I last left you as the GRANDE MARINER entered Lake Ontario around 2PM on Tuesday, 10 September. Arrival at our next stop was just after midnight in Rochester, New York on the Genesee River. Departure on 11 September was scheduled for 12:30, and the optional tour was a trip to the George Eastman House. I spent many hours at the George Eastman House in May 2019, so I took a leisurely walk instead. Below you can see our ship docked on the west side of the river.
approaching the lake I found this sign. Obviously a suggestion for future explorations.
it is a lovely park along the Lake.
but time to get back underway for Oswego, New York – the Oswego River – and, The Oswego Canal. When I was exploring the Erie Canal in July I became interested in the Oswego Canal, and decided I must get there – so this was perfect. We arrived in Oswego, New York, on Lake Ontario, at about 6PM entering the river. (images in this post may be clicked for a larger size)
and passing Historic Fort Ontario
to pull up to the dock
here is looking back to the lake once we tied up
and night set it – this view is south, and Lock 8 (to the left) just under the lighted bridge.
I had read a great deal about Oswego’s history, and was anxious to see it and learn more. I elected the optional walking tour for $42, which sadly was not worth it – my only disappointment with this trip. A nice young lady, but a short walk to a house museum (I don’t need another house museum) and little history. There is so much there to learn about. What would be better would be a bus tour to get to see the architecture in the downtown, get into the fort, etc. etc. I still need to get back to explore Oswego, but, hey, I can do that once on the 518 mile Great Lakes Seaway Trail.
But, here are a few images on the “walking tour”
this map will give you an idea of the large area to explore – next time (you can click for a large image to read).
There is an old railroad bridge, now a trail, that crosses the river. Here is looking back north from the bridge at the lock and canal on the right, and river to the left.
after too short of a walk, learning very little from the young guide, we were brought to the Richardson-Bates Museum where a board member took over showing us the home. Nice, but you know I am always exploring such places – seeing the downtown architecture, fort, etc. would have been much better.
Here are two of the downstairs rooms, the study and a parlor
and in the study was one item I have yet to add to my collection – a two person stereopticon desk top viewer. Let me know if you have one —
people were just milling around in the house – so I left with some others, and I walked around the east side of the river, and up to the fort area. A fascinating place to learn about. Jewish refugees were housed here during WWII – the only such facility in the US.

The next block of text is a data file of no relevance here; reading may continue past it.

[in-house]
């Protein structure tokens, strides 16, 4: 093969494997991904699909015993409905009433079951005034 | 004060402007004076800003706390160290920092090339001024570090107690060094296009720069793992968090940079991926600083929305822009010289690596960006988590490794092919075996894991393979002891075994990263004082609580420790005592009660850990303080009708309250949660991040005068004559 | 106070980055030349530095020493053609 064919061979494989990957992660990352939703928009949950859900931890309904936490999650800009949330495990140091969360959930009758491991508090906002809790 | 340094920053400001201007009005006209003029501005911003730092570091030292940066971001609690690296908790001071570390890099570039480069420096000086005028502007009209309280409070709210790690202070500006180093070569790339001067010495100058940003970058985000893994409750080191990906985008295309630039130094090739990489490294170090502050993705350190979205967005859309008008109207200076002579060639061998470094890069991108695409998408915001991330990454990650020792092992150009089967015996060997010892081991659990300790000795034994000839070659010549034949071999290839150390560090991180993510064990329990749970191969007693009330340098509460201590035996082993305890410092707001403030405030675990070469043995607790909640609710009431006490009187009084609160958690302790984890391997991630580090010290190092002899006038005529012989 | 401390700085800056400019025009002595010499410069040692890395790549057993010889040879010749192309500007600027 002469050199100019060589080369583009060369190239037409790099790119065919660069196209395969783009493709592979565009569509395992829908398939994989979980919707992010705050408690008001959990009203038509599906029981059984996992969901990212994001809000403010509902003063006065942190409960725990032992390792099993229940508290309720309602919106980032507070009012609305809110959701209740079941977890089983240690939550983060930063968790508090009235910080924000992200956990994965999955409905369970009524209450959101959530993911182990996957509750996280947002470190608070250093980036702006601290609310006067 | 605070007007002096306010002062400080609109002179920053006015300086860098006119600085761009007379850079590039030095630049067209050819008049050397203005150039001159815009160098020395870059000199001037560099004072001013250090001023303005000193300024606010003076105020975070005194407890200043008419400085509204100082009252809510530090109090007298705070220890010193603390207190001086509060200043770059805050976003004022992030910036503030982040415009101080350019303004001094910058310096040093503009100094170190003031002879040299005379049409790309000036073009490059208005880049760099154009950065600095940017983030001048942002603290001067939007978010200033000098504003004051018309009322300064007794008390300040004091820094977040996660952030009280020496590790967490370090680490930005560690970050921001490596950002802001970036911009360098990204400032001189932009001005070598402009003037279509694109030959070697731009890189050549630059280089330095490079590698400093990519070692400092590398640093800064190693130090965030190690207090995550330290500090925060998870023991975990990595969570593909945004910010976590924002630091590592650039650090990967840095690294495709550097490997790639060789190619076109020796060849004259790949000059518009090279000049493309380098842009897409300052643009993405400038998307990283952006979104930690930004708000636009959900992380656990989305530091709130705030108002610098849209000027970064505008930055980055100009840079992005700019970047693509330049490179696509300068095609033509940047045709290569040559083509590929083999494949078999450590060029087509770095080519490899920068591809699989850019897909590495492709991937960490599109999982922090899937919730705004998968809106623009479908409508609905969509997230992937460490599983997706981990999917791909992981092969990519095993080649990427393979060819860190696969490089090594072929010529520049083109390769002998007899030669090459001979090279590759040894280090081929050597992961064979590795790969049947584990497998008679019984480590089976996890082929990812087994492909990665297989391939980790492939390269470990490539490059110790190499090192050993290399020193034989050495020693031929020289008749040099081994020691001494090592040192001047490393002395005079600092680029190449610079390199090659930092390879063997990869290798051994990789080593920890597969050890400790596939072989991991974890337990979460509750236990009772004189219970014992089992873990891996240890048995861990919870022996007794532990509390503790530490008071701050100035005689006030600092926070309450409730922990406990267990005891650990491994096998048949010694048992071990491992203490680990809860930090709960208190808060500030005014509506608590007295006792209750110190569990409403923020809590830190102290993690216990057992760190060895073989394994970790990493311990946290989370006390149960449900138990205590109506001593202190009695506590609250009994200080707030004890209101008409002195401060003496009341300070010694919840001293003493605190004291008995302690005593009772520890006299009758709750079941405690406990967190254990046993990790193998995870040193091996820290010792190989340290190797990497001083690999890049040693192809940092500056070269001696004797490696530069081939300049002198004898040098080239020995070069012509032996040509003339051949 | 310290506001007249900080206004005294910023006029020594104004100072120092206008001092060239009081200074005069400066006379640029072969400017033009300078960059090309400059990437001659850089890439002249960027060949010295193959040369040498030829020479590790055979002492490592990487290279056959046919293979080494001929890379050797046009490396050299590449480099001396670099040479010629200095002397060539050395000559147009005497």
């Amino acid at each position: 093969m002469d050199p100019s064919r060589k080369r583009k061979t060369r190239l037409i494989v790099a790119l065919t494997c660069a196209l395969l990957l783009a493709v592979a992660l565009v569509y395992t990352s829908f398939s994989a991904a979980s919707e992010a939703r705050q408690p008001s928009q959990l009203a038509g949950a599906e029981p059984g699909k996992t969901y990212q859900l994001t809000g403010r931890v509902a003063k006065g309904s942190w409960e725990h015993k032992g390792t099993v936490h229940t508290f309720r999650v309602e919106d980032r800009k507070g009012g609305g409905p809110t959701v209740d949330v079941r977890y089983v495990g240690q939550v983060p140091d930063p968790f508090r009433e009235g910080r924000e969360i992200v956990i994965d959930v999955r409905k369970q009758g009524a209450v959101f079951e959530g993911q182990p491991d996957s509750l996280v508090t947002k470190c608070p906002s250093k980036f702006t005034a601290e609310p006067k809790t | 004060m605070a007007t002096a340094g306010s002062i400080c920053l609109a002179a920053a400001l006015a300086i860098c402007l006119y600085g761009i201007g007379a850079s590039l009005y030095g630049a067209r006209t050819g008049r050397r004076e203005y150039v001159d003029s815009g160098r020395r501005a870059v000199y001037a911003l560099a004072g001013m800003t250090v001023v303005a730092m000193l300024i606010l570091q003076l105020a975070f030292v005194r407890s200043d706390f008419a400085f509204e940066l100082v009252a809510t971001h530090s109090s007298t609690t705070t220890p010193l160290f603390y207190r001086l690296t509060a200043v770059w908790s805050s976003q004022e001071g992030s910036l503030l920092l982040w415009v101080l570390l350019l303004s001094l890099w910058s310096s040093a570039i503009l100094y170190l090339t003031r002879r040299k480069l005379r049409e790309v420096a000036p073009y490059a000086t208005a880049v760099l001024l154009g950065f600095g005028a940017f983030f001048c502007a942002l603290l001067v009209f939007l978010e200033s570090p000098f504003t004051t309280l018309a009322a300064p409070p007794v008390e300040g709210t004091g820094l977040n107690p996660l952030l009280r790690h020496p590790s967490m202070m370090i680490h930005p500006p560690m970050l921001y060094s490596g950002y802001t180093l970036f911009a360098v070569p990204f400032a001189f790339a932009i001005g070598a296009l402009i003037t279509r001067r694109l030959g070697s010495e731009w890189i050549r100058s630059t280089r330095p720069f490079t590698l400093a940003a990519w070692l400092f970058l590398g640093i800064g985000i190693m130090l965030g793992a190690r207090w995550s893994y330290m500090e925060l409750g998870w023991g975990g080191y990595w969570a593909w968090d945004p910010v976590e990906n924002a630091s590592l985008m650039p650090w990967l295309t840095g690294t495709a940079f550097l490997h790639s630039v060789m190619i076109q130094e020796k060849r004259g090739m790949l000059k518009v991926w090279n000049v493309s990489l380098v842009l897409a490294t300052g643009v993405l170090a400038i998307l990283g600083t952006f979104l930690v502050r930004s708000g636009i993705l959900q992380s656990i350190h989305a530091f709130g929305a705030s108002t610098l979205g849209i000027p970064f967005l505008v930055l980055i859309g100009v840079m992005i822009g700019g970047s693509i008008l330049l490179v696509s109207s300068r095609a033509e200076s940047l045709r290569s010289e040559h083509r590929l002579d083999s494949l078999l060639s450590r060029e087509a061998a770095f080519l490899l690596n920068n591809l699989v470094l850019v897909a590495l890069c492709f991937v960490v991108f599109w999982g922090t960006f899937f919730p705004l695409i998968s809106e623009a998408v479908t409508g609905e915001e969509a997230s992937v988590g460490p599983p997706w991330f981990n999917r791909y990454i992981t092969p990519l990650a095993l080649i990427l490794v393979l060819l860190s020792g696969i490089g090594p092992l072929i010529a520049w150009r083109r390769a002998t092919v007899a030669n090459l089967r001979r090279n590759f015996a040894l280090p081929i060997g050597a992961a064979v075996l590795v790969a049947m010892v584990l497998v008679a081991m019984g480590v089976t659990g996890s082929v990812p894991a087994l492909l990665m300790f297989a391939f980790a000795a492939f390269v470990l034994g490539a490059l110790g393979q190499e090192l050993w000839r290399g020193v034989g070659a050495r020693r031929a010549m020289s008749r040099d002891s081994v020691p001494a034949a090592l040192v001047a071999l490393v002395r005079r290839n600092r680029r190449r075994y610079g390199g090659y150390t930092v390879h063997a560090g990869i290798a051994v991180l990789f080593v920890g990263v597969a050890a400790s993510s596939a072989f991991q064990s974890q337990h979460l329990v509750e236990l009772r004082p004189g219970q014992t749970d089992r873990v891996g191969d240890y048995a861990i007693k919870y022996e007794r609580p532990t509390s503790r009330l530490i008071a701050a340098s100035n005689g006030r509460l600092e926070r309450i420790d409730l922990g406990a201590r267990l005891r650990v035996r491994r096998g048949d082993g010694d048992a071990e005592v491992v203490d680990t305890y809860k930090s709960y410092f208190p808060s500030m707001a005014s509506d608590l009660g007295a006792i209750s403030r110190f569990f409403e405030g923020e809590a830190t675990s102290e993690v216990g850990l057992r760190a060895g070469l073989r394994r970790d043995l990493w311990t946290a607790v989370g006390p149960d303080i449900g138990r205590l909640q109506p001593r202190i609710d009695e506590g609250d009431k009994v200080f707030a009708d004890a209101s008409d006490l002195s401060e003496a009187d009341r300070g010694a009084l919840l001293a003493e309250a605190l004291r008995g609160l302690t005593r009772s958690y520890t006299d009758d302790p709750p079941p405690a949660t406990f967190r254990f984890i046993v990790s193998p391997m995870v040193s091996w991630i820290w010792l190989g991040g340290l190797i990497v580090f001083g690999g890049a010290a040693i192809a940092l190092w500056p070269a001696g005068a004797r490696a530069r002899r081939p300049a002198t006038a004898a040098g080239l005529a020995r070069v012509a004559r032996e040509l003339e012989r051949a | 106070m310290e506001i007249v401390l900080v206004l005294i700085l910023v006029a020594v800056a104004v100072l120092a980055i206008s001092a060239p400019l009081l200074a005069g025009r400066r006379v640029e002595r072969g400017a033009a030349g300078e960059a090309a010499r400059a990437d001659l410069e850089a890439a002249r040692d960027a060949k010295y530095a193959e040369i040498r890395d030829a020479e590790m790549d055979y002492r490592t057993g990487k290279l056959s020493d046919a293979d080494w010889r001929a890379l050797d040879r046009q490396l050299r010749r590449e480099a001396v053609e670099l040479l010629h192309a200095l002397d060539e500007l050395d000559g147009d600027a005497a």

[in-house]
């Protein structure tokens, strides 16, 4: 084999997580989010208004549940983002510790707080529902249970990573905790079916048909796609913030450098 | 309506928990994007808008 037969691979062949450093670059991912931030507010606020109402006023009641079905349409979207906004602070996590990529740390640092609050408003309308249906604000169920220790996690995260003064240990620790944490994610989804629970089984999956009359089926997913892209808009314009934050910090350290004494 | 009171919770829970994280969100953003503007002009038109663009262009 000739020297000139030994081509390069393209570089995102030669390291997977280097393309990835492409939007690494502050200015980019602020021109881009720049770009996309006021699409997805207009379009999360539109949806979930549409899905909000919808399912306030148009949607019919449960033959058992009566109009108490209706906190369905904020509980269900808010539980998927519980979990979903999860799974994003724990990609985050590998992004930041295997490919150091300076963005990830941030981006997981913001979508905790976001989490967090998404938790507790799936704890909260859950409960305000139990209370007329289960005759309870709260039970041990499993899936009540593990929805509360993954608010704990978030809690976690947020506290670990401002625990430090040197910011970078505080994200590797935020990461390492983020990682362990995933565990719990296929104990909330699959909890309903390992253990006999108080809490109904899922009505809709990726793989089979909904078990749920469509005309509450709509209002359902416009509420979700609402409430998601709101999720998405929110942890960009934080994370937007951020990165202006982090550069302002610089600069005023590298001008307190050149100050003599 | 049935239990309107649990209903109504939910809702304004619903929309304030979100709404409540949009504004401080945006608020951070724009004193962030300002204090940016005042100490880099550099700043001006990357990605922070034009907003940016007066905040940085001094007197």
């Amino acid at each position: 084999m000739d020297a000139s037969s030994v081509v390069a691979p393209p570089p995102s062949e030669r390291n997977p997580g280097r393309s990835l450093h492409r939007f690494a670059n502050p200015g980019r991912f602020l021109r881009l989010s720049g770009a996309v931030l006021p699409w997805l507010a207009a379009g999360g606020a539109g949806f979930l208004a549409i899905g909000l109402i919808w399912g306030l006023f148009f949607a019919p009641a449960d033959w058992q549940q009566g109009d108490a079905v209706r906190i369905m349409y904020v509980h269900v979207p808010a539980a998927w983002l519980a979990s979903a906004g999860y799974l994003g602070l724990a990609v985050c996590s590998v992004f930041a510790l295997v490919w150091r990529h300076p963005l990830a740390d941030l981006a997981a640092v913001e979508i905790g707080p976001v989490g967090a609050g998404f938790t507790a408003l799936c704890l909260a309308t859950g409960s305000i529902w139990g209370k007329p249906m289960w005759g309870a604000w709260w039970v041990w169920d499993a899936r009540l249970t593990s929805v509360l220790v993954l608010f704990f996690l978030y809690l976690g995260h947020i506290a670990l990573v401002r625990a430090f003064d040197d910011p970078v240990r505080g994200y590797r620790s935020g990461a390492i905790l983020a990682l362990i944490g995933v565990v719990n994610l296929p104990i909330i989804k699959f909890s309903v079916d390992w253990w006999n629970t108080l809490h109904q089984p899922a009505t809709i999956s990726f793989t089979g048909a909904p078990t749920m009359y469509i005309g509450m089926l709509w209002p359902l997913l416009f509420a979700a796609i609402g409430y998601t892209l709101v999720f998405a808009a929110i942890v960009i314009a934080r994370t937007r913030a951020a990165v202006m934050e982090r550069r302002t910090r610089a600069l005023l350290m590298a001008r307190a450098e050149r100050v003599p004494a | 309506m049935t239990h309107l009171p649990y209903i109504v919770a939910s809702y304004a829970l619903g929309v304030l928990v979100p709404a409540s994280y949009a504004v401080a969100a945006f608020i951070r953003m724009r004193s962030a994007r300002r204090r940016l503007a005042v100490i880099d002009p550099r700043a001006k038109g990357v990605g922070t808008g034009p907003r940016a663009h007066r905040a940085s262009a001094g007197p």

BUT — it was time, and at Noon (forget lunch – although I would run and bring my sandwich topside) it was time to start down the Oswego River, first to Lock 8 – it was 12:08 PM.
two more shots of Lock 8 – and you will see the old railroad bridge that earlier I walked across.
Less than a half mile south is Lock 7
and turning around to look back at Lock 7 as we continued south
about 3/4 of a mile south is Lock 6
and, leaving Lock 6
arriving next (a tad over 3 miles south – I have a great book on the canals with maps and details) at Minetto, Lock 5 and the Minetto Hydroelectric Plant
a close up of Lock 5
now leaving Lock 5
and looking back at the dam (built in 1915)
I trust you are keeping track of the locks. Don’t panic, however, as there is no Lock 4. The original plans for the Barge Canal expansion called for a lock, but as work progressed the engineers realized that it would not be needed. Thus, next is Lock 3 in Fulton with a lift of 27 feet.
and exiting Lock 3
next to arrive at Lock 2, also in Fulton
what’s next? Leaving, of course
and, in a tad over 9 miles in Phoenix is Lock 1
with a lift of just over 10 feet, this is the small vehicle bridge that must be opened
entering Lock 1
DEAD END ???
We arrived about 5 PM where the Oswego River ends at the Erie Canal – the enlarged Barge Canal. Turn right is west to Buffalo, and a left turn takes you to Albany – we turned left
this sign confirmed all was well
an extremely peaceful water path
there is one lock (heading east) between the Oswego River and Oneida Lake – Lock E23 in Brewerton
once through the lock, tied up were these NY State Barge Canal work vessels. You cannot miss them – great paint scheme.
Interstate I-81 crosses the canal as you enter Oneida Lake
and, now for the transit across the 20.5 miles on Oneida Lake, beginning at about 6:32 PM.
we were almost across the lake when it got pretty dark at 8:24 PM
and about 9PM we tied up at a park in Sylvan Beach, too far to walk to finally see the little town.
night for now, will be getting up early again tomorrow so I do not miss anything on the ERIE CANAL Thank you for continuing with me on this journey, yours, RAY
WATER WANDERINGS 3-18 SEPTEMBER 2019
GREAT LAKES, WELLAND CANAL, OSWEGO CANAL,
ERIE CANAL, and HUDSON RIVER
Part 1 – Genesis
Part 2 – Chicago – arriving aboard the Grande Mariner
Part 3 – Underway to Wisconsin and Mackinac Island
Part 4 – Greenfield Village, Dearborn, Michigan
Part 5 – Port visits – Cleveland and Buffalo
Part 6 – Welland Canal – Canada
Part 7 – Rochester, NY and The Oswego Canal
Part 8 – The Erie Canal – LOCKS 22 to 11 – Heading East
Part 9 – The Erie Canal – LOCKS 11 to 1 – Heading East
Part 10 – The Hudson River – Troy South to NYC
Part 11 – NYC – and, Amtrak along the Hudson to Albany